The maximum flow algorithm can be reduced to the bipartite matching problem, assign a super source to the set of vertices in A and assign a super sink to the set of vertices in B. Let each edge between A and B have a capacity of 1, and each edge between the source and A as well as B and the sink to have a capacity of infinity. Then the maximum matching is simply the maximum flow from the source to the sink.

Applying the Algorithm (SPOJ TAXI):

To apply the matching algorithm, let's take an easy example. This problem statement can be accessed via:

The problem asks us to assign a taxi to exactly 1 passenger. There's a time limit where each taxi must reach the passenger by, this criterion is the basis on whether there is an edge between taxi i and passenger j. We asked to find the maximum number of matchings we can make between the taxi to the passengers. All we need to do is construct the bipartite graph and run the matching algorithm to print out the results.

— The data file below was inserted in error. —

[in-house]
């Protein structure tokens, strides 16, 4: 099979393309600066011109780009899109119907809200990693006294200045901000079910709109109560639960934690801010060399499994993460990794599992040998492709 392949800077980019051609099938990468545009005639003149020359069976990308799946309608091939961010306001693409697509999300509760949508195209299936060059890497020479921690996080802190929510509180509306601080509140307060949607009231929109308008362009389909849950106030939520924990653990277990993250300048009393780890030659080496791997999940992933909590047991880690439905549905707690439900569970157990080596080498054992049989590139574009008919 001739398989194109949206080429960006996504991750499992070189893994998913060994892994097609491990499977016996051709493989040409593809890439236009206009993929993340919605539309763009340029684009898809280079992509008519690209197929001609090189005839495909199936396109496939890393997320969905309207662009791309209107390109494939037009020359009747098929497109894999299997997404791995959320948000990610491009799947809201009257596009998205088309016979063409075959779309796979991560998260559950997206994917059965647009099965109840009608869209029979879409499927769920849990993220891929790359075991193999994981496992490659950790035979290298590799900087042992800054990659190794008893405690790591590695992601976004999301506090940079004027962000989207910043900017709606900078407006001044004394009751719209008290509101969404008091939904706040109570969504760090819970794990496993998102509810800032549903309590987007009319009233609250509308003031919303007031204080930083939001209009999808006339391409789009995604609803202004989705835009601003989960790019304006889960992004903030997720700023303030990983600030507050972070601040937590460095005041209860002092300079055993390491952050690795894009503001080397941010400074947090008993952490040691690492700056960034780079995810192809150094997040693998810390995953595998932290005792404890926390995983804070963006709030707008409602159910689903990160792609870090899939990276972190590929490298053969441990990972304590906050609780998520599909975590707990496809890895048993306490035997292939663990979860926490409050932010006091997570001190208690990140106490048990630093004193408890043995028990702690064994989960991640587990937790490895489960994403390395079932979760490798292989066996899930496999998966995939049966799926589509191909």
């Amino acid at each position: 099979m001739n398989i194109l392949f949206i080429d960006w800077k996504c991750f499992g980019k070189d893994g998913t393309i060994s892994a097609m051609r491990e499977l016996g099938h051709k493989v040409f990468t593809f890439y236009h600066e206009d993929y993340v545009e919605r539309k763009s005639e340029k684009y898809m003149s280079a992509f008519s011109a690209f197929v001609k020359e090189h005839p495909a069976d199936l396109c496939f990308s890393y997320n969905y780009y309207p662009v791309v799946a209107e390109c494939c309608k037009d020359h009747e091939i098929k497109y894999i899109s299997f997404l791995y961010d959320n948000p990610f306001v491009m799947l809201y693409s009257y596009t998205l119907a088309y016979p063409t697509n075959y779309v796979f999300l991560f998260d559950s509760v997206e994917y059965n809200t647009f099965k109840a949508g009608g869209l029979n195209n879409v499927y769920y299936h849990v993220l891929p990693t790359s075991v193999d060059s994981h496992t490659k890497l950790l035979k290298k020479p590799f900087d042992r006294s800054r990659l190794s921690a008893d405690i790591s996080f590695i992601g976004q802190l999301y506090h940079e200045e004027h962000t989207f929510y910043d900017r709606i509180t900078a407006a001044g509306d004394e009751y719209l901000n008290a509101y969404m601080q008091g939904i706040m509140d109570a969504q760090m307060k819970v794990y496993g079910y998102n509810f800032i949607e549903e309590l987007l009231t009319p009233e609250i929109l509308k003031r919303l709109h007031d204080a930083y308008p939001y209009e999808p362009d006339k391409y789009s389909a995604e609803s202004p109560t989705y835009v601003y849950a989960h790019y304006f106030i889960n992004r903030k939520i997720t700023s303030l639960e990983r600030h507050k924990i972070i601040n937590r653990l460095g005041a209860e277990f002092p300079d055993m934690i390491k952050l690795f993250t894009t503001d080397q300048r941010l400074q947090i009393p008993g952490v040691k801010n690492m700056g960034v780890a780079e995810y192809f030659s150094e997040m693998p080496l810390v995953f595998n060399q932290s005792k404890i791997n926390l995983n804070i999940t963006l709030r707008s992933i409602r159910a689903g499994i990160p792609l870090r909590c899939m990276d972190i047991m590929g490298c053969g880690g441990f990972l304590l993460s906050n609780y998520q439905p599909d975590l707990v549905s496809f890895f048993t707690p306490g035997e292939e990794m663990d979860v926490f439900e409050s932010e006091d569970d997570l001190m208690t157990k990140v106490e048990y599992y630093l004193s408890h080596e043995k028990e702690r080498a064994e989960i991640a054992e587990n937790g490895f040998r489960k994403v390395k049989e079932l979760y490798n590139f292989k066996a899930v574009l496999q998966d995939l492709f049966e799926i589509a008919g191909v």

The implementation is shown below:

#include <iostream>
#include <string>
#include <algorithm>
#include <sstream>
#include <vector>

using namespace std;

class BipartiteMatching {
vector<vector<int> > adjmat;
vector<int> matched;
vector<int> visited;

int N;
int M;

bool augment(int node, int side) {
visited[side*N+node] = 1;
if (!side) {
// left side
for (int i = 0; i < M; i++) {
if (adjmat[node][i] == 1 && !visited[i+N]) {
// check for right-side unmatched node
if (matched[i+N] == -1) {
adjmat[node][i] = 2;
matched[i+N] = matched[node] = i;
return true;
// otherwise dfs more
bool f = augment(i, 1-side);
if (f) {
// augmenting path found
adjmat[node][i] = 2;
matched[i+N] = matched[node] = i;
return true;
return false;
} else {
// right side
for (int i = 0; i < N; i++) {
if (adjmat[i][node] == 2 && !visited[i]) {
bool f = augment(i, 1-side);
if (f) {
// augmenting path found